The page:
The Sandwiched Generation

It has happened to us… a bit too soon I might add. We have become part of the sandwich.

As a pastor I am terribly aware of the “sandwich generation.” That is, those folks who are mentioned in articles and sermons and commercials, who are in the middle of raising their young children and caring for ailing loved ones. In my few years as a hospice chaplain I was poignantly aware of this issue, caring for and praying with families who struggled between visiting newly born grandchildren and sorting through mom’s cancer medication. The strain is excruciating – a bit like the medieval torture where a criminal’s four limbs were tied to four horses and sent off in different directions. Okay – a bit graphic, but still… To be torn between two loves – the love for our parents who raised us and cared for us through scraped knees and hockey tournaments (which can be terribly complicated), and the love for our children and our children’s children (which is in some ways more pure and full of longing.)

As my husband spends the next week out of state caring for his father who has been in the hospital, we find ourselves squeezed between the needs of our parent and the needs of our young children. His dad is still very young – but this illness has been surprising and more intense than we could ever have imagined. The blessing is that we all expect a full recovery (doctor’s included), but we are aware that the journey to that recovery will be long and arduous, and require a decent amount of care. Out of this experience, we have gained a new empathy for those who are trying to balance the push and pull of this sandwiched lifestyle – how to prioritize, how to make choices between two people you love, two families who need you, two sets of circumstances each of which will suffer for your missing presence.

There is no clear path. There is no way to make an equal choice, no way to compare a beloved parent to a beloved child. There is also no family that is the same. While one family can easily share the load between many members, other families have fewer hands to help, or have family dynamics that prevent people from being supportive through it all. What may seem an easy solution for your family may be totally unworkable for mine. We do the best that we can. We cobble together what we need to stay afloat and offer what we can to be of assistance to the people we love. Sometimes that is a little, sometimes it is more than we even knew we had. And so it goes. Life is always a balance and this is no different, although the balance becomes weightier and more challenging to get right.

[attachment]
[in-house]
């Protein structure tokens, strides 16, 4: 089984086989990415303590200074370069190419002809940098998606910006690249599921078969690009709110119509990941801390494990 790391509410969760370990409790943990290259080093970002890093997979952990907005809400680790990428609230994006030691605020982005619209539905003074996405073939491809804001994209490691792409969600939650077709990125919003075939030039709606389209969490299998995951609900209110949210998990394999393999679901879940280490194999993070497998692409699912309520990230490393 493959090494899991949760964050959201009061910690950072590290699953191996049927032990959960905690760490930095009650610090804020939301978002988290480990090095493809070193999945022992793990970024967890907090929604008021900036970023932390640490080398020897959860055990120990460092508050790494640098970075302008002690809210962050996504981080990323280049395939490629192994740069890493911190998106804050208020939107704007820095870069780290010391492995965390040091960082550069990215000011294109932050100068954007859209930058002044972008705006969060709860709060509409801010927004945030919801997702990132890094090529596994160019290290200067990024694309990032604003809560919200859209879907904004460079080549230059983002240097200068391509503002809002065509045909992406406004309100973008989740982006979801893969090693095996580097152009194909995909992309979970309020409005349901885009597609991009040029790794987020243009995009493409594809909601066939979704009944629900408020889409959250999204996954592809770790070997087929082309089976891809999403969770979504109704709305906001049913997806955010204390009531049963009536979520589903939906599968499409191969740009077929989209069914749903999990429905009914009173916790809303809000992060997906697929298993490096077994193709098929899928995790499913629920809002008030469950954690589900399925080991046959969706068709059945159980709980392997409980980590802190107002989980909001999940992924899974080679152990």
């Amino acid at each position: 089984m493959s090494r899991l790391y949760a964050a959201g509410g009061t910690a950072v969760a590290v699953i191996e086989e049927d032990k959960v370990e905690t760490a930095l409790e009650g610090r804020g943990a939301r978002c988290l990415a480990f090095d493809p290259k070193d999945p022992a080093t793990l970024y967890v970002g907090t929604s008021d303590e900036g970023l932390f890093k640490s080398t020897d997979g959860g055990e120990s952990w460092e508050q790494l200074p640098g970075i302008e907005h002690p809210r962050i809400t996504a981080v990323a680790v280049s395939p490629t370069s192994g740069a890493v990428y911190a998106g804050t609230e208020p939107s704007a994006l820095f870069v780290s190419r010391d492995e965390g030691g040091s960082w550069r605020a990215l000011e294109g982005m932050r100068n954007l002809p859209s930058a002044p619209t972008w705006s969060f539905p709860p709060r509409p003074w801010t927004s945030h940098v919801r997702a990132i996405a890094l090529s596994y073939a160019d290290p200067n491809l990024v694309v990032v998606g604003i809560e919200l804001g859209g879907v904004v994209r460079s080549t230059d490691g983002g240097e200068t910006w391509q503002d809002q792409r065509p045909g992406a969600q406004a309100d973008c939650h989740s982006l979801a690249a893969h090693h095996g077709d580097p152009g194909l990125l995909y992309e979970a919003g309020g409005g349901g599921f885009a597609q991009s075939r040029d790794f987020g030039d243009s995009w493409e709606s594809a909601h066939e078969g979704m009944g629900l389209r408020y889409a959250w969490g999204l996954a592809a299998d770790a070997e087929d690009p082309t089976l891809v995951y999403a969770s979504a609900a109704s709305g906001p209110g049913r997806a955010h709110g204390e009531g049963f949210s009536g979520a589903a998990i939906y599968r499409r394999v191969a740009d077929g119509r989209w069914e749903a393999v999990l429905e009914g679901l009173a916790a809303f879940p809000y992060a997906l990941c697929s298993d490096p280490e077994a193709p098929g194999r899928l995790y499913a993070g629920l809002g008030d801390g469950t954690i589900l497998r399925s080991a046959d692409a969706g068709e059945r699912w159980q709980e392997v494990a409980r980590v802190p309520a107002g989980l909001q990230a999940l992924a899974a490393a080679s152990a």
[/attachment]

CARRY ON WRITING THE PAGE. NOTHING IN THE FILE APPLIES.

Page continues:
As we learn our way through this process we are learning new skills – how to have difficult conversations with family members. How to assert ourselves from a long distance (with doctors, family, friends) to get information, assistance, clarification. (carefully, cautiously…) What documents our parents should have in place and where they keep them. And the sticky wicket of family finances. None of this is easy, none of it is enjoyable. But it is the nitty gritty of “family,” and in some ways it is the absolutely essential lesson of what it takes to be in real relationship with one another through whatever bumps we hit along the way.

Through it all the thing that comes to mind most is this ethereal and changing thing called “community.” The concentric circles that surround us and spin outward seem to tighten around us in times such as these. People from our past suddenly stop by with soup or send an email with a word of prayer. This is such a blessing. As I have mentioned before we have learned firsthand the cultural shift away from community – as our generation tends to move often and live far from the town or city of our youth, it is harder and harder to maneuver through family crises or illness. The help that is offered makes it easier to choose both our children AND our parents in times such as these.

So I wonder – how do others of you “sandwiched generation” make your way through these crises? I wonder if more people are choosing to move back “home” so that they live closer to family? I wonder if anyone uses services that have helped them (we have found a great resource in www.caringbridg.org to keep family and friends informed)? I’ve also heard of patient advocate services that can be hired to help take care of mom or dad – does anyone use those? How do you make these choices that are so hard?

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